Thailand Labor and Employment
By: Magna Carta Law Office
An employee’s working time shall not exceed 8 hours per day or 48 hours per week. If the nature of work may be harmful to the health and safety of an employee, the working time shall not exceed 7 hours per day or 42 hours per week.
An employee must be given at least 1 day holiday in a week and at least 1 hour resting time after working continuously for 5 hours in a day.
Employees in Thailand are entitled to 13 paid traditional holidays per year.
An employer shall not require an employee to work on a holiday unless it is emergency work or the nature of work requires it to be performed continuously and stoppage may cause damage to the work. However, hotel businesses, entertainment establishments, transportation, food and beverage services, medical establishments, clubs and associations may require their employees to work on a holiday. The employer must then make an agreement with the employee to take another day off to substitute for the traditional holidays or the employer is obliged to pay Holidays Pay to the employee.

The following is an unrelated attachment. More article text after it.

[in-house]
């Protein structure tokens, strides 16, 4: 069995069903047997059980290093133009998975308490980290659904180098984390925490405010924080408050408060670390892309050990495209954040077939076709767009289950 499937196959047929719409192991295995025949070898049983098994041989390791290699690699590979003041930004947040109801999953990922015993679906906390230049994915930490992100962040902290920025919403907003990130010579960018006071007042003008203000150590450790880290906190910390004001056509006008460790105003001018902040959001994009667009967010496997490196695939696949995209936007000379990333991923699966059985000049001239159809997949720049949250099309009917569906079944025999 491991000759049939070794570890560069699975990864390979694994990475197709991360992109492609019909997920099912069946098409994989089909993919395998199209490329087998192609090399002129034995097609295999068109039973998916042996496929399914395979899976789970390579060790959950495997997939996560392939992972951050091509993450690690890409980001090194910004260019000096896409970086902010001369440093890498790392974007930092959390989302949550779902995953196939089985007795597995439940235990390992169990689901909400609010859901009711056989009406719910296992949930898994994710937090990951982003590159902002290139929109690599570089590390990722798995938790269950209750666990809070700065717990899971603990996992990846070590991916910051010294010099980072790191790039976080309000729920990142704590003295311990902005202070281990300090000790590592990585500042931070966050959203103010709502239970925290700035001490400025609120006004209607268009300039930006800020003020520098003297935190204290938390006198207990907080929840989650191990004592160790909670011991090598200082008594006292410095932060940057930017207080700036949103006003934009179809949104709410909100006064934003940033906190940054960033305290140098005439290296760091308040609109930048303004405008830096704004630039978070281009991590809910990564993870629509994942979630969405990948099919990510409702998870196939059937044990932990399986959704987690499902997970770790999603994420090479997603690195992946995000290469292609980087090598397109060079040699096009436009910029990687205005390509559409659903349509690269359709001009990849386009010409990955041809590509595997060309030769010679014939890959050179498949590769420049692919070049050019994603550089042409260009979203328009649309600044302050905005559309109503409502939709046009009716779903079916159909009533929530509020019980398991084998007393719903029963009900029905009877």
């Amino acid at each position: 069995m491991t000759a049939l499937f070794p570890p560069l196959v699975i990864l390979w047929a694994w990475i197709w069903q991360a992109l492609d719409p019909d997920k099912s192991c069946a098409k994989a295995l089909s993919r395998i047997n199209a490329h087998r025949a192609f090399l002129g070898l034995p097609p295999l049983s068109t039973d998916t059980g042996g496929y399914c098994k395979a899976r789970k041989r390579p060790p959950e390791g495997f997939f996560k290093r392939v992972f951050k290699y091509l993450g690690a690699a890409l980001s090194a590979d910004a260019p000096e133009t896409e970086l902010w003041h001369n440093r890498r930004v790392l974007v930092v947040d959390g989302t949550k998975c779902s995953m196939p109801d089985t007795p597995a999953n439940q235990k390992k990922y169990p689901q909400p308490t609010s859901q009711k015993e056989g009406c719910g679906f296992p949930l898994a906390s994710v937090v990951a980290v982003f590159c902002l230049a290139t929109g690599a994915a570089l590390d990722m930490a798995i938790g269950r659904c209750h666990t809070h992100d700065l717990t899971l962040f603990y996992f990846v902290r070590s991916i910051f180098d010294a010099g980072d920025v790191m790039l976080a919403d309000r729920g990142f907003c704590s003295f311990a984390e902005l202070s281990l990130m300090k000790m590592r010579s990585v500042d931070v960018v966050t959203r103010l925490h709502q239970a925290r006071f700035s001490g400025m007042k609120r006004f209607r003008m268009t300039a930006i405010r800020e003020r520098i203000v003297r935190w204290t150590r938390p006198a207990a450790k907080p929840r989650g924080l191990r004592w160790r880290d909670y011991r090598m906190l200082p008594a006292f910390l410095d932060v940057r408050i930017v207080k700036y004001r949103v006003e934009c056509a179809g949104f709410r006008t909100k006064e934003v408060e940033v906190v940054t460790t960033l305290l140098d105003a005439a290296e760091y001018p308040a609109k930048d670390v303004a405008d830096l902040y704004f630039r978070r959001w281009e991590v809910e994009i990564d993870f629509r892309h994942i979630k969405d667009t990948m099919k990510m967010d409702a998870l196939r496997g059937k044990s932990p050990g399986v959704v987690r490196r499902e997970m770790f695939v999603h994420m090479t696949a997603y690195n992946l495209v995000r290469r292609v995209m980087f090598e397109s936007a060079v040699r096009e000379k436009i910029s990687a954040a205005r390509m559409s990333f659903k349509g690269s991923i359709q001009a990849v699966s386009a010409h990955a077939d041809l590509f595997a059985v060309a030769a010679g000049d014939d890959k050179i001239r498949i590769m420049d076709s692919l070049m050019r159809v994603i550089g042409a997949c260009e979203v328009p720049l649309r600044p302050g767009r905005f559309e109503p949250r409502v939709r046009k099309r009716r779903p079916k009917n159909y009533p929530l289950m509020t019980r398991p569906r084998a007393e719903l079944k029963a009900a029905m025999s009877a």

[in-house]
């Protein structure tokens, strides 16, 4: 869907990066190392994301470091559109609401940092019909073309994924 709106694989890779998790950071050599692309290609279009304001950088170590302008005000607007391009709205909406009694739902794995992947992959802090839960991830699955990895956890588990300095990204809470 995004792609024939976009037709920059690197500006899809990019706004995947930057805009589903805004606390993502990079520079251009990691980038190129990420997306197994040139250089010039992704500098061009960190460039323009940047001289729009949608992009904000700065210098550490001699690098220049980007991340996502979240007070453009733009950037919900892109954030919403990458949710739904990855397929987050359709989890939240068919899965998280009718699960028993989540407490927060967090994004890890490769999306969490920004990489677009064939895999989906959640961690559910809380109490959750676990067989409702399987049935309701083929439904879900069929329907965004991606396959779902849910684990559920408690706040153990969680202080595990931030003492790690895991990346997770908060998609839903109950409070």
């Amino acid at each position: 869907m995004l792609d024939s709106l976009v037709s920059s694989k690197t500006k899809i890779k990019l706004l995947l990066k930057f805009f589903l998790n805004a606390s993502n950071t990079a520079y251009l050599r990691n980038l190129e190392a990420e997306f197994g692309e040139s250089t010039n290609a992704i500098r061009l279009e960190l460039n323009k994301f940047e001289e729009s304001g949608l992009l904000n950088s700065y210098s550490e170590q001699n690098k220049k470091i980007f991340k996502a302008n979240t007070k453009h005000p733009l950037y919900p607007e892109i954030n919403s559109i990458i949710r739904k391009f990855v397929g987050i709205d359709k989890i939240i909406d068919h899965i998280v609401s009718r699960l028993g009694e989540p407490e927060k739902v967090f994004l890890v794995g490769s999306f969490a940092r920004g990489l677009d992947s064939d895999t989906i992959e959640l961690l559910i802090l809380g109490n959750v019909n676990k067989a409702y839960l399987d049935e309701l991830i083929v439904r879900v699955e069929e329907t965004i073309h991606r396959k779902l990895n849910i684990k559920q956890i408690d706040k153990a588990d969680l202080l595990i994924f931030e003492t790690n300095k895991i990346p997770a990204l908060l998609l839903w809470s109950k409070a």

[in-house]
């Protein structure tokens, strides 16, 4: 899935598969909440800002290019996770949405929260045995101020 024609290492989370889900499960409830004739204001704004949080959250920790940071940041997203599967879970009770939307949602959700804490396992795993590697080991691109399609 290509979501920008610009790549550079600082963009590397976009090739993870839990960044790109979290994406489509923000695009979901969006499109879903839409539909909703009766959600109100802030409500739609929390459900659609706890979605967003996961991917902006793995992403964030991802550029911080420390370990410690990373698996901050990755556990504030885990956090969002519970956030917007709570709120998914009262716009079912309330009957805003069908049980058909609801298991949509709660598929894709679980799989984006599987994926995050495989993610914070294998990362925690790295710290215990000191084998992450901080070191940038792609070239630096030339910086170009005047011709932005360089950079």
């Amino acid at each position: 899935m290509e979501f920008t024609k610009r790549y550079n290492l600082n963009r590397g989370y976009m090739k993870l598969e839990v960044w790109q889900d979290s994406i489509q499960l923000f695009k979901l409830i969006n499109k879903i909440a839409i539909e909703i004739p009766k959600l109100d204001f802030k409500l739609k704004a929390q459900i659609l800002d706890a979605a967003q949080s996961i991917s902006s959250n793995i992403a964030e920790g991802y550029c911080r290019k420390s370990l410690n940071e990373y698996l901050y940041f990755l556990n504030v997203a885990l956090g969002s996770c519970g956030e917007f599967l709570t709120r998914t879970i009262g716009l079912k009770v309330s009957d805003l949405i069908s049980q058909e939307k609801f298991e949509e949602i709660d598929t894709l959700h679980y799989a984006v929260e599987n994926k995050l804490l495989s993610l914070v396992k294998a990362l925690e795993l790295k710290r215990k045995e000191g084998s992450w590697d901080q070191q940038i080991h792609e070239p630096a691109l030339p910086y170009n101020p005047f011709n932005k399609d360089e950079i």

An employee who has worked for an uninterrupted period of 1 year is entitled to annual leave of not less than 6 working days in one year. The employer and the employee may agree in advance to accumulate and postpone any annual leave that has not yet been taken in a year to be included in the following years.
An employee is entitled to sick leave as long as he or she is actually sick and shall receive the basic pay during the sick leave not exceeding 30 working days per 1 calendar year. For sick leave of 3 days or more, employees are required to produce a certificate from a first-class physician or an official medical establishment.
A female employee who is pregnant shall be entitled to maternity leave of not more than 90 days for each pregnancy and shall be entitled to wages for maternity leave equivalent to the wage of a working day throughout the leave period, but not exceeding 45 days per year.
An employer shall be prohibited to require a pregnant employee to perform any of the following work:
Work involving vibrating machinery or engine;
Work of driving or going on a vehicle;
Work of lifting, carrying, pulling or pushing of loads in excess of 15 kilograms;
Work on a boat; or
Any other work as prescribed in the Ministerial Regulations
Employers must not require their pregnant employees to work between 10.00pm and 6.00am, to work overtime, or to work on holidays. Where the pregnant employee works in an executive position, academic work, clerical work or work relating to finance or accounting, the employer may require the employee to work overtime in the working days as long as there is no effect on the health of the pregnant employee and with prior consent on each occasion.